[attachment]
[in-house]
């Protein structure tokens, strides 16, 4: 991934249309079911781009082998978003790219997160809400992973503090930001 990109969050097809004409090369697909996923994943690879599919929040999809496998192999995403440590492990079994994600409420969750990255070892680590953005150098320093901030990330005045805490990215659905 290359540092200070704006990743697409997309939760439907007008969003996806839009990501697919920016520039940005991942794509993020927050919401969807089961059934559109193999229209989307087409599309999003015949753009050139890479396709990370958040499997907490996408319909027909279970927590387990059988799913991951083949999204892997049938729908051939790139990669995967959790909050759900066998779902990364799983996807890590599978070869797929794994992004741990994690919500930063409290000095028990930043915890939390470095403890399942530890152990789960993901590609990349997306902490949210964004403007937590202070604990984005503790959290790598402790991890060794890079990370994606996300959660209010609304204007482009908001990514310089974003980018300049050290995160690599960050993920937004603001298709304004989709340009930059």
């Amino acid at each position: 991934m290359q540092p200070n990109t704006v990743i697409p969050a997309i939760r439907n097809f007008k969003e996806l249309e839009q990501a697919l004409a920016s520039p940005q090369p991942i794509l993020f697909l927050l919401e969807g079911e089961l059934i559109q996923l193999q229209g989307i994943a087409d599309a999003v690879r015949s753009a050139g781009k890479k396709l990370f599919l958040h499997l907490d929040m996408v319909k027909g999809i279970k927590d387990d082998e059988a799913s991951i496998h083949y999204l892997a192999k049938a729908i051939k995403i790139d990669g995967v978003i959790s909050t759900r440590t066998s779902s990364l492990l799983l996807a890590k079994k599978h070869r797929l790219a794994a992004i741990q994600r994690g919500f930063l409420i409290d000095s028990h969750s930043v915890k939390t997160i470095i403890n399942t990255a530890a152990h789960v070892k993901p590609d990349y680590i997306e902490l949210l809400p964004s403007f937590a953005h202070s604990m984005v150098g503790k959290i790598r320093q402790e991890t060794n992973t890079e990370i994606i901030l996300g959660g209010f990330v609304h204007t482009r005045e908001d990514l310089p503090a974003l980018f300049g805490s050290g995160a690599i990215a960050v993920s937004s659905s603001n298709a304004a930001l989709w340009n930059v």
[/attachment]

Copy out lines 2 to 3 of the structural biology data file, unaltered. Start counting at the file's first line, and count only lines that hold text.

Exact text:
């Protein structure tokens, strides 16, 4: 991934249309079911781009082998978003790219997160809400992973503090930001 990109969050097809004409090369697909996923994943690879599919929040999809496998192999995403440590492990079994994600409420969750990255070892680590953005150098320093901030990330005045805490990215659905 290359540092200070704006990743697409997309939760439907007008969003996806839009990501697919920016520039940005991942794509993020927050919401969807089961059934559109193999229209989307087409599309999003015949753009050139890479396709990370958040499997907490996408319909027909279970927590387990059988799913991951083949999204892997049938729908051939790139990669995967959790909050759900066998779902990364799983996807890590599978070869797929794994992004741990994690919500930063409290000095028990930043915890939390470095403890399942530890152990789960993901590609990349997306902490949210964004403007937590202070604990984005503790959290790598402790991890060794890079990370994606996300959660209010609304204007482009908001990514310089974003980018300049050290995160690599960050993920937004603001298709304004989709340009930059």
């Amino acid at each position: 991934m290359q540092p200070n990109t704006v990743i697409p969050a997309i939760r439907n097809f007008k969003e996806l249309e839009q990501a697919l004409a920016s520039p940005q090369p991942i794509l993020f697909l927050l919401e969807g079911e089961l059934i559109q996923l193999q229209g989307i994943a087409d599309a999003v690879r015949s753009a050139g781009k890479k396709l990370f599919l958040h499997l907490d929040m996408v319909k027909g999809i279970k927590d387990d082998e059988a799913s991951i496998h083949y999204l892997a192999k049938a729908i051939k995403i790139d990669g995967v978003i959790s909050t759900r440590t066998s779902s990364l492990l799983l996807a890590k079994k599978h070869r797929l790219a794994a992004i741990q994600r994690g919500f930063l409420i409290d000095s028990h969750s930043v915890k939390t997160i470095i403890n399942t990255a530890a152990h789960v070892k993901p590609d990349y680590i997306e902490l949210l809400p964004s403007f937590a953005h202070s604990m984005v150098g503790k959290i790598r320093q402790e991890t060794n992973t890079e990370i994606i901030l996300g959660g209010f990330v609304h204007t482009r005045e908001d990514l310089p503090a974003l980018f300049g805490s050290g995160a690599i990215a960050v993920s937004s659905s603001n298709a304004a930001l989709w340009n930059v």